Much of this is straw man territory. As Minister Shapps made clear in his speech, expanding the grid remains a critical priority. The overwhelming bulk of UK development financing for energy – around US$1.1bn over the last five years – is in fact directed to power infrastructure development. The new framework envisages using small amounts of aid to leverage private investment through mechanisms such as the Africa Enterprise Challenge Fund. DfID will also provide technical support to develop regulatory environments conducive to private off-grid investment.
None of this strikes me as evidence of DfID’s capture by grid power-hating green hawks.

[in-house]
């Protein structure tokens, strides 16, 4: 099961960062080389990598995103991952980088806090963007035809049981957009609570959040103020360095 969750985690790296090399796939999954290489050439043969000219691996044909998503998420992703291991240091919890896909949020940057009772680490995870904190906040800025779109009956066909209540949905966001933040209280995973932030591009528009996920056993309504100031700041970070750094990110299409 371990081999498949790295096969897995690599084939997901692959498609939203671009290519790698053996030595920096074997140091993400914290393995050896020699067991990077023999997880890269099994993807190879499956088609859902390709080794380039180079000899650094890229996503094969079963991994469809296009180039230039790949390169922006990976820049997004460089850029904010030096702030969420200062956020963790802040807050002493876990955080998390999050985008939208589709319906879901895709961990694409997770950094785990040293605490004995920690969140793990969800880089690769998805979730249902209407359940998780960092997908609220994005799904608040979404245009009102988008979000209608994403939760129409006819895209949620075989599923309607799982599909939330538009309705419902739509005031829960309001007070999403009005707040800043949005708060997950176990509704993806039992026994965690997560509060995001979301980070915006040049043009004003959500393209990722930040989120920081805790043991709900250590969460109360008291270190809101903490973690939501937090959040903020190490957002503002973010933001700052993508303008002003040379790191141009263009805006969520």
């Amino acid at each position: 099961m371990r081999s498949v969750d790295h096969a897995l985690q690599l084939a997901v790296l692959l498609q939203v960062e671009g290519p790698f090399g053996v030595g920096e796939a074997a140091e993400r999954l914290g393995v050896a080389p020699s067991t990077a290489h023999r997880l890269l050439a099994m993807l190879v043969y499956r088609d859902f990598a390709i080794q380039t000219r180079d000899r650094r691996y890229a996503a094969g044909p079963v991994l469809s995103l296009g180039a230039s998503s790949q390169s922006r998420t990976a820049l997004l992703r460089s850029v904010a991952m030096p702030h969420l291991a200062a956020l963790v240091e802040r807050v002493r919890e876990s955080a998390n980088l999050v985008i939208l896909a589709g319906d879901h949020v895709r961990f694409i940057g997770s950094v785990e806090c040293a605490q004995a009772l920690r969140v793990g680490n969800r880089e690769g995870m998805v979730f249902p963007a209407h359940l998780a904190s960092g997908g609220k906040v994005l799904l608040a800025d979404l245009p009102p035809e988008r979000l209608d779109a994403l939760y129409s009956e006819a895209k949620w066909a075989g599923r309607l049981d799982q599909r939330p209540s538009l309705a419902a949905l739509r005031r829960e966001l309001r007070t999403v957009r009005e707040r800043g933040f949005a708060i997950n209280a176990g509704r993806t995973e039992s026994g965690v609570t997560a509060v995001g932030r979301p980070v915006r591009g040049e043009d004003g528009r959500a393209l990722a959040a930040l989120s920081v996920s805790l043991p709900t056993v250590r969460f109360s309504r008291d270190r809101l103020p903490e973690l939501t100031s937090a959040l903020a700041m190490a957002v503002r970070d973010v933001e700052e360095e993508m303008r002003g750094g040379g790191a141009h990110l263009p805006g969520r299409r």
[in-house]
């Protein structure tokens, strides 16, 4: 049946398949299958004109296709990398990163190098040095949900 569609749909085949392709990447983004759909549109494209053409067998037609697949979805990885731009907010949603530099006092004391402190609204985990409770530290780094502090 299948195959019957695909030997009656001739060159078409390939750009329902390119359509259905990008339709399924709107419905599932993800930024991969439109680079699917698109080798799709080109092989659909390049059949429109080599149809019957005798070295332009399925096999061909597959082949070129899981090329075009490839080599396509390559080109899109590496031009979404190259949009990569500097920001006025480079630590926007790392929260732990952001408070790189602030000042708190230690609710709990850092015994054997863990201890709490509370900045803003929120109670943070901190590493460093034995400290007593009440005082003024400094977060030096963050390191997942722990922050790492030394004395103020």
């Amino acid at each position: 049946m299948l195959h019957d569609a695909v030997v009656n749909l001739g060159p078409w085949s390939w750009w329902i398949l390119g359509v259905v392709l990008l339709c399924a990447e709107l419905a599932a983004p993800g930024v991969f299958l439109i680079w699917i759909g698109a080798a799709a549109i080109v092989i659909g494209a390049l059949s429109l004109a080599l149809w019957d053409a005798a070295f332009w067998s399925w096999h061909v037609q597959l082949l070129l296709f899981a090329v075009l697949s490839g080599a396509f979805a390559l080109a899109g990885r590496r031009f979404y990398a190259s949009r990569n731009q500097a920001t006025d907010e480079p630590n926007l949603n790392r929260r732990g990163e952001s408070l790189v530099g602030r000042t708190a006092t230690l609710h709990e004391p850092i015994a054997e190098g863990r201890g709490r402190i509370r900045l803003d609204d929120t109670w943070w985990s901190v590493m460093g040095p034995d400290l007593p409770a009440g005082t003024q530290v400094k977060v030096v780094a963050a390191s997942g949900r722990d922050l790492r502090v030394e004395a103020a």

The reality is that any strategy for energy in Africa has to tackle the twin challenge of power generation and universal access.
Africa’s energy systems currently generate notoriously limited and unreliable supplies of electricity, at high cost, through grids that largely bypass the poor. Today, sub-Saharan Africa generates less electricity than Spain. Most Africans, including those living in oil-rich Nigeria, live in economies where per capita electricity supply is sufficient to light a single 100 watt light bulb continuously for 60 days a year.
Reaching the power generation levels of a middle-income region will require an annual increase in electricity generation of 10% over the next two decades – five times the growth of the past decade.
Without more power, energy deficits will remain a powerful bottleneck on Africa’s prospects for growth, with attendant consequences for employment and poverty reduction. Yet more megawatts will not resolve the equity challenge that has to be addressed if Africa is to achieve universal energy access.